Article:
Badges and Different Brains: Neurodiversity and Law Enforcement with Dr. Lori Butts | EDB 41


In this episode, Harold Reitman, M.D. speaks with Lori Butts, J.D., Ph.D., the president and director of the Clinical & Forensic Institute, and previous president of the Florida Psychological Association. Dr. Butts discusses spreading awareness through the justice system, the challenges of offering therapy to both victims and victimizers, and the psychological factors behind the use of lethal force.

For more on Dr. Butts, visit: CFIexperts.com

 

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HACKIE REITMAN, M.D. (HR):

Hi, I’m Dr. Hackie Reitman. Welcome to another episode of Exploring Different Brains. Today, we’re lucky to have in the studio, my friend Dr. Lori Butts. Lori is the founder of the Clinical and Forensic institute Incorporated. She’s a past president of the Florida Psychological Association and she’s one of the few people who has both a degree in psychology and also a law degree also. She does extensive work in the prison system and the justice system, and I’m really looking forward to speaking with her, even though I know her for a long time. Lori, welcome to Exploring Different Brains.

LORI BUTTS, J.D., Ph.D. (LB):

Thank you. I’m really happy to be here.

HR:

Thanks for being here. Why don’t you introduce yourself, from your point of view, to our audience?

LB:

I’m a lawyer and a psychologist. I mainly practice as a clinical and forensic psychologist, which means I treat people. Clinical psychology is treating people with mental disorders or having different problems or things like that. And forensic psychology is where law and psychology meet. So it’s mainly doing assessments for people that have allegedly committed criminal crimes, helping decide what kind of sentencing people may or may need, what kind of treatment people need in the criminal justice system; assisting judges or defense attorneys or prosecutors with understanding what’s going on with defendants and cases.

HR:

How did you get into all that?

LB:

That’s a great question. I was an undergrad. I–actually, I started at an undergrad with an interest in teaching, and then from teaching it went to psychology and I was in the honors program at Clemson University and when it was–over the course of my psychology career and undergrad, I decided that I wanted to look into places where law and psychology met, and there were really only two programs in the country at the time–where you could get a law degree and a PhD in clinical psychology at the same time. It was at Hahnemann University and Villanova School of Law. It’s now at Drexler University. And so basically, I couldn’t decide. Both the legal system and psychology were very fascinating to me. And just as my education went on, my path kind of led me in directions–and I always thought I would be practicing law at this point in time in my career, Until I met Dr. John Spencer, who was my mentor and I started working with him and I’ve never left the organization since. Unfortunately, he passed away in 2005. But he really shaped my career and mentored me because he was a brilliant forensic psychologist–and clinical psychologist.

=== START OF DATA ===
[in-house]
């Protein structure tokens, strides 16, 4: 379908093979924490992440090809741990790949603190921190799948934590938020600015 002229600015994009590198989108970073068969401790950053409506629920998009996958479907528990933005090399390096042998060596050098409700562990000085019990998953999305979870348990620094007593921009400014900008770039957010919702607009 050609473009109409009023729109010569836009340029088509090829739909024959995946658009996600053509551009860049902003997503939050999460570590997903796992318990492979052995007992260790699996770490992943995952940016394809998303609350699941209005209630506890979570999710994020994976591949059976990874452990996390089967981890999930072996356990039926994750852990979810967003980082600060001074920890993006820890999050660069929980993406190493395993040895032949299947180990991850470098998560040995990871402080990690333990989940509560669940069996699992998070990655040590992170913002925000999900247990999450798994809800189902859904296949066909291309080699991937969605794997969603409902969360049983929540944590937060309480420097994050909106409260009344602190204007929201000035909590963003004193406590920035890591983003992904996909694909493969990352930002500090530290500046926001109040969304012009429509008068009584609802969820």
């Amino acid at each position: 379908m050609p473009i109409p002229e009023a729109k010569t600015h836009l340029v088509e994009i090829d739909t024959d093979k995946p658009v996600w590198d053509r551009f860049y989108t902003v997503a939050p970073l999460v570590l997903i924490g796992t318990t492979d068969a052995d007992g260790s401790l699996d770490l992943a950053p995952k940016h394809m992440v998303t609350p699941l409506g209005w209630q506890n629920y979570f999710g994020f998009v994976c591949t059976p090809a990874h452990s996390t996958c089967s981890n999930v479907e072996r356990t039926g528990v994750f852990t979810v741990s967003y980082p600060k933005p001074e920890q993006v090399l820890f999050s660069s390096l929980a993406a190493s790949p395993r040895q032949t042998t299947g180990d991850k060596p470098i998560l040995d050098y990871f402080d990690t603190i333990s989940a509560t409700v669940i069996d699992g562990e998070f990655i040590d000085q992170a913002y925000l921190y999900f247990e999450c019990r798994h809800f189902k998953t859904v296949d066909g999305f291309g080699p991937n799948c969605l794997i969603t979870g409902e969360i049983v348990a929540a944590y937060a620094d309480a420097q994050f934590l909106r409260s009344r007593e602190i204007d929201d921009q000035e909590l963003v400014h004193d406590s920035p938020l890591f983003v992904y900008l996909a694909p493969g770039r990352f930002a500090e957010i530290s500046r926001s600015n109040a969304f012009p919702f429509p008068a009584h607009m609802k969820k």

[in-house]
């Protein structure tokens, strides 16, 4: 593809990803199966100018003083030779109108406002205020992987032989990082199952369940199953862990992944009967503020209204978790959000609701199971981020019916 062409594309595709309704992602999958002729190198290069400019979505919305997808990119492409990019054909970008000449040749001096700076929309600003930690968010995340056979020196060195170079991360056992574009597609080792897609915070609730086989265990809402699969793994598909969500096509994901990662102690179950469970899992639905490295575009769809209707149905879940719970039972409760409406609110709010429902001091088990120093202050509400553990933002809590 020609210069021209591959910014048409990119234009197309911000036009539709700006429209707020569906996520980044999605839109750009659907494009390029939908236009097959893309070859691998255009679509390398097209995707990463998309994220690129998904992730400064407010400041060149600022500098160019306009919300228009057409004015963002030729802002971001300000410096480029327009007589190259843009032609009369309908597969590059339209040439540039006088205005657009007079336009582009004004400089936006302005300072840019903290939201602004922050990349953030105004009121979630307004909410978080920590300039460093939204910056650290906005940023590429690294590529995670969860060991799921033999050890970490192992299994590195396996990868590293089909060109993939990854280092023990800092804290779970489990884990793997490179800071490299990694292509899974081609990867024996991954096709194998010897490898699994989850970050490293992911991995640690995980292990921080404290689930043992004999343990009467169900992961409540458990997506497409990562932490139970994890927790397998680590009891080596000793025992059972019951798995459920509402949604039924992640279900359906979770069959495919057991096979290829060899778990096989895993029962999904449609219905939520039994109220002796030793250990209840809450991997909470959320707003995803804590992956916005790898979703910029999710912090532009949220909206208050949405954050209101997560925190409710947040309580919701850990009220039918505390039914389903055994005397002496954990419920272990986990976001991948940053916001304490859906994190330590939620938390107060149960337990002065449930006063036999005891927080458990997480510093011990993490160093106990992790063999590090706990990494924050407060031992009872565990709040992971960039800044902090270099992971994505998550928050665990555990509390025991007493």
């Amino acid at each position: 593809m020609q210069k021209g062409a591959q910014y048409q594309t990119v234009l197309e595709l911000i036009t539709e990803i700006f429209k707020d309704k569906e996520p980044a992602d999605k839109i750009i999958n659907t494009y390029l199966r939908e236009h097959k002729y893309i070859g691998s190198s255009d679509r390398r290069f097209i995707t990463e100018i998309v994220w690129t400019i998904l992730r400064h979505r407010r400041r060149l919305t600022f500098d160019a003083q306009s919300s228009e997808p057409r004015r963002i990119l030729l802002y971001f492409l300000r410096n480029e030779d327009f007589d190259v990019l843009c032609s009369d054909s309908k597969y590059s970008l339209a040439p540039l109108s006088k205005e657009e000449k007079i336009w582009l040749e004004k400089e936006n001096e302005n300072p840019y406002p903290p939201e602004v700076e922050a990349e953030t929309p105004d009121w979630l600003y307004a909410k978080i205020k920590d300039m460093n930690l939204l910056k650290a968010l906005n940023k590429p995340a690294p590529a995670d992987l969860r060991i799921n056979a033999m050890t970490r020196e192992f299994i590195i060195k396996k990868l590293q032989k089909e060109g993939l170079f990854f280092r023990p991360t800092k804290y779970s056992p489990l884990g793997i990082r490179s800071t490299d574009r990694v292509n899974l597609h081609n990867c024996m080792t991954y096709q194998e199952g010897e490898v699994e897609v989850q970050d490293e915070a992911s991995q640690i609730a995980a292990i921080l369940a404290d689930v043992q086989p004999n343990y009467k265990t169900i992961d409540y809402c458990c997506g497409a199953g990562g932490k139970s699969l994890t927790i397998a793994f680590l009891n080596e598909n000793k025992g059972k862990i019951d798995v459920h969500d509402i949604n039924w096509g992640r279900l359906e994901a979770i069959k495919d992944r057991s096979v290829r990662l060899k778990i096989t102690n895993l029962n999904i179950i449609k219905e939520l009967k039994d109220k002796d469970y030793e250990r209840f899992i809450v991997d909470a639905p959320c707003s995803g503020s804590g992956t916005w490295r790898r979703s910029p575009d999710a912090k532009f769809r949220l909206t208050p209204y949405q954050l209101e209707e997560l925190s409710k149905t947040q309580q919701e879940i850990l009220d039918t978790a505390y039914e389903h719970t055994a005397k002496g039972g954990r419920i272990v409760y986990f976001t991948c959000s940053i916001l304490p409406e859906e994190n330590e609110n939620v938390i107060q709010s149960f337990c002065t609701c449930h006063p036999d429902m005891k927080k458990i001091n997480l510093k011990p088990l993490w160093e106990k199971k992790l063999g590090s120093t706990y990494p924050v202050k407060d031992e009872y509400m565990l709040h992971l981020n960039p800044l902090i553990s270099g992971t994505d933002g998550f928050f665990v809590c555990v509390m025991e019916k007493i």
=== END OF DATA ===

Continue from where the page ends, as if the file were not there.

HR:

You consider your specialty where the intersection of the legal profession meets–and justice system–meets the psychological profession? Or how would you–

LB:

Yeah, I think that’s a good way to put it, sure. I mean, I have a few specialties, but that’s certainly one of them.

HR:

What are some of the other specialties you do, if you care to share?

LB:

I deal a lot with people with trauma. So with people that have been both victimized and abusers. So people that have been victims of abuse and people who have perpetrated abuse.

HR:

Do you find yourself discriminating? In other words, I was an orthopedic surgeon, I remember at Boston City Hospital when I was chief resident there, it was like a mash unit, and I remember, one day, they brought in a policeman who had been thrown off a roof by the perpetrators. Like broke a lot of bones and was very much hurt. And then they brought in the guy who did it, who had a broken arm, and I was always trained–you know, the Hippocratic Oath, you don’t discriminate. You’re there to take care of both of them. Do you find that a challenge? Because you’re treating some of the high-profile abusers and perpetrators, because I’ve read some of these pretty famous cases you’ve been on, and you also treat the victims. So how does that sit with you? Is that a problem or not really?

LB:

No, it’s not–I wouldn’t call it a problem, and also, those aren’t mutually exclusive, right? So people who have committed and perpetrated heinous crimes, a lot of them have histories of being victims themselves. So it’s not–you know, it’s not black and white–it’s not one or the other. I mean, surely, there are plenty of people that do perpetrate heinous crimes that have no history of abuse. That’s pretty rare though. And so I–going into this profession, and there are a lot of people that I speak with that admire people that can treat abusers because they don’t do that because of their internal problems–biases or just uneasy feelings–but I always view it as I feel like I’m helping potential–prevent potential abuse. And I’m helping the community by giving assistance and treatment and all kinds–the necessary things that somebody needs in order to not reoffend–to not perpetrate that abuse again. And so I feel like it’s a higher calling to be able to do that and provide a high level of intervention and treatment to people so that it eventually prevents abuse.

HR:

Not long ago, there was a local story about a caregiver of someone with autism who was shot by a policeman. Apparently they were in the street, and the autistic individual he was caring for was rather difficult, and what’s been your experience with educating law enforcement, what you see as the parts of the equation that we didn’t get from that story, and how you see things evolving going forward?